Mission 3: LandscapeIn Mission 3, they saw and heard about how the earth was being re-shaped - for example:"My family business has been running for 12 generations now. Our planning algorithm is recommending that we stop growing crops and use the new fusion energy to manage data centres. We can even sell our leftover diesel and gas to people in India. It's risky but if we do it we can make a fortune. Of course there's the risk that everyone else does the same, and we have no food."
Reflection: CentrepieceAfter completing the final mission and decision, the participants will be guided to the centrepiece, which is a tangible 3D globe that gets clearer as the players approach the centre. Mission after mission, the centrepiece builds up layers that visualise the cumulative effect of the players' choices on a world map.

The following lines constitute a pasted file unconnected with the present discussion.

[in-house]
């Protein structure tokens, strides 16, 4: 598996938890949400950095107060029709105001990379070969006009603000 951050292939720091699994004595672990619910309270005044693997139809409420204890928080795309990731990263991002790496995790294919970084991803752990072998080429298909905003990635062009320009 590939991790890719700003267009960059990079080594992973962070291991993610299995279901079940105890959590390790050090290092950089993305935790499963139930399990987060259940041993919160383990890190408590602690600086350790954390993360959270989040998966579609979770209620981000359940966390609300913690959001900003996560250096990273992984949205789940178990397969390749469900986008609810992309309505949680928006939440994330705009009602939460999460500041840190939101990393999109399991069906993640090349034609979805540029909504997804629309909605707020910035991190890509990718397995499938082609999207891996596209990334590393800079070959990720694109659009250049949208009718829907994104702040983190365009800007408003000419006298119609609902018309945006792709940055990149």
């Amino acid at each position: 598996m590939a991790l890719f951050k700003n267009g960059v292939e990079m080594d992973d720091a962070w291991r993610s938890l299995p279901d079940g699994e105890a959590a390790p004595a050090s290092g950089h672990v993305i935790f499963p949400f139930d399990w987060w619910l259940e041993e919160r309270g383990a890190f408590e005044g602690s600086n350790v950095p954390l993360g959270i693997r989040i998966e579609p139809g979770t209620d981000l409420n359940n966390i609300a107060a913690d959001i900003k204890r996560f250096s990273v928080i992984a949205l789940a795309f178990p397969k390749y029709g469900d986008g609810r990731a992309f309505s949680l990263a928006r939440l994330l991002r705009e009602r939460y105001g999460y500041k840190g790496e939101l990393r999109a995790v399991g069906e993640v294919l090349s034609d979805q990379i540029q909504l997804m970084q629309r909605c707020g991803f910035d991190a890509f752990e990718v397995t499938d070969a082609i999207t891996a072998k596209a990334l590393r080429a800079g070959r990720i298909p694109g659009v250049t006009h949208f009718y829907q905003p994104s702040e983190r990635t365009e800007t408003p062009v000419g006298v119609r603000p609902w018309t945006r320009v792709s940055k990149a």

As we detail below, there are 4 key elements that compose the experience:
1) Onboarding 2) Three missions 3) Guided decision-making 4) Reflection
Participants begin by being "onboarded" and learn about the goals of the game, their role and how they will play.
Before the missions begin, participants hear about the state of the world and are prepared for their first ring around the Strange Loop. They are introduced to their guide, "gaia.ai" who emanates from the Decision Station (composed of multiple points of view and decision-making logics). This video shows the way that the introduction unfolds.
After being introduced to the general game, the participants embark on Mission 1, which is located in the outermost ring of the Strange Loop. They hear about the human level perception of the events happening in 2040 from multiple points of view (3 separate individuals). For example: